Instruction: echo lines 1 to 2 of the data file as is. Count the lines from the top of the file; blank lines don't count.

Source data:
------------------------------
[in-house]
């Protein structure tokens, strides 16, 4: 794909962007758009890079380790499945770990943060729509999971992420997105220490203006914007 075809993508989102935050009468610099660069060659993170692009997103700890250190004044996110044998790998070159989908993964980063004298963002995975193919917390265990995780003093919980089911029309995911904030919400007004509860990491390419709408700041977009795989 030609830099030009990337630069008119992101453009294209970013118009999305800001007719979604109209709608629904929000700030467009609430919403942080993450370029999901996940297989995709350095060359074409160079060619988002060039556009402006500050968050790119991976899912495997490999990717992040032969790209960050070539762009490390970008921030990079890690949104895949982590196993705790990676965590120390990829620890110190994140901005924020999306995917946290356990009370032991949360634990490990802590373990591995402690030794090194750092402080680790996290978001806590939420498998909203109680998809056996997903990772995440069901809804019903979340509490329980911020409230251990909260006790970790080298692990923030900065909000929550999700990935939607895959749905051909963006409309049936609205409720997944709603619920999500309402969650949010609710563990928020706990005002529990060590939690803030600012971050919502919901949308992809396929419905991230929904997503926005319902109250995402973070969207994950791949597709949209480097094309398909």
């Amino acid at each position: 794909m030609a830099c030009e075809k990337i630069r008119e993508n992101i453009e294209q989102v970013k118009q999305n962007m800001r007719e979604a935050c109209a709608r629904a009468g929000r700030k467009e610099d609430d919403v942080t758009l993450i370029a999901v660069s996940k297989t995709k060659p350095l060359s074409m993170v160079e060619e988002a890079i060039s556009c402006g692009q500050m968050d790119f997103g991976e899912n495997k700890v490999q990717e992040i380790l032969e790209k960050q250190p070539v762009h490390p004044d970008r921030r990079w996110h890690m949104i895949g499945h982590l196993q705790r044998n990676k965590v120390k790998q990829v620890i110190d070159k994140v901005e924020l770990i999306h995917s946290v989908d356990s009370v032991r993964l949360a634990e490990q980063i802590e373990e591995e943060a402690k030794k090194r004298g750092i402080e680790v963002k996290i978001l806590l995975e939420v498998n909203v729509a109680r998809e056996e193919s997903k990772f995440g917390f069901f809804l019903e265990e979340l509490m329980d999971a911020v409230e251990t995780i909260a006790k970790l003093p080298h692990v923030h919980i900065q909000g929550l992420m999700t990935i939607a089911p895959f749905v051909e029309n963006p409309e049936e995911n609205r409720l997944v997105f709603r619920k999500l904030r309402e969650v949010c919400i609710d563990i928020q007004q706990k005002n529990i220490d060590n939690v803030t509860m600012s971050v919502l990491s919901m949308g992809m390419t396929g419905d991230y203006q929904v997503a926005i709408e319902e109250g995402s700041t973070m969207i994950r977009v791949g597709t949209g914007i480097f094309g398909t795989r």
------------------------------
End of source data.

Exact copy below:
[in-house]
């Protein structure tokens, strides 16, 4: 794909962007758009890079380790499945770990943060729509999971992420997105220490203006914007 075809993508989102935050009468610099660069060659993170692009997103700890250190004044996110044998790998070159989908993964980063004298963002995975193919917390265990995780003093919980089911029309995911904030919400007004509860990491390419709408700041977009795989 030609830099030009990337630069008119992101453009294209970013118009999305800001007719979604109209709608629904929000700030467009609430919403942080993450370029999901996940297989995709350095060359074409160079060619988002060039556009402006500050968050790119991976899912495997490999990717992040032969790209960050070539762009490390970008921030990079890690949104895949982590196993705790990676965590120390990829620890110190994140901005924020999306995917946290356990009370032991949360634990490990802590373990591995402690030794090194750092402080680790996290978001806590939420498998909203109680998809056996997903990772995440069901809804019903979340509490329980911020409230251990909260006790970790080298692990923030900065909000929550999700990935939607895959749905051909963006409309049936609205409720997944709603619920999500309402969650949010609710563990928020706990005002529990060590939690803030600012971050919502919901949308992809396929419905991230929904997503926005319902109250995402973070969207994950791949597709949209480097094309398909």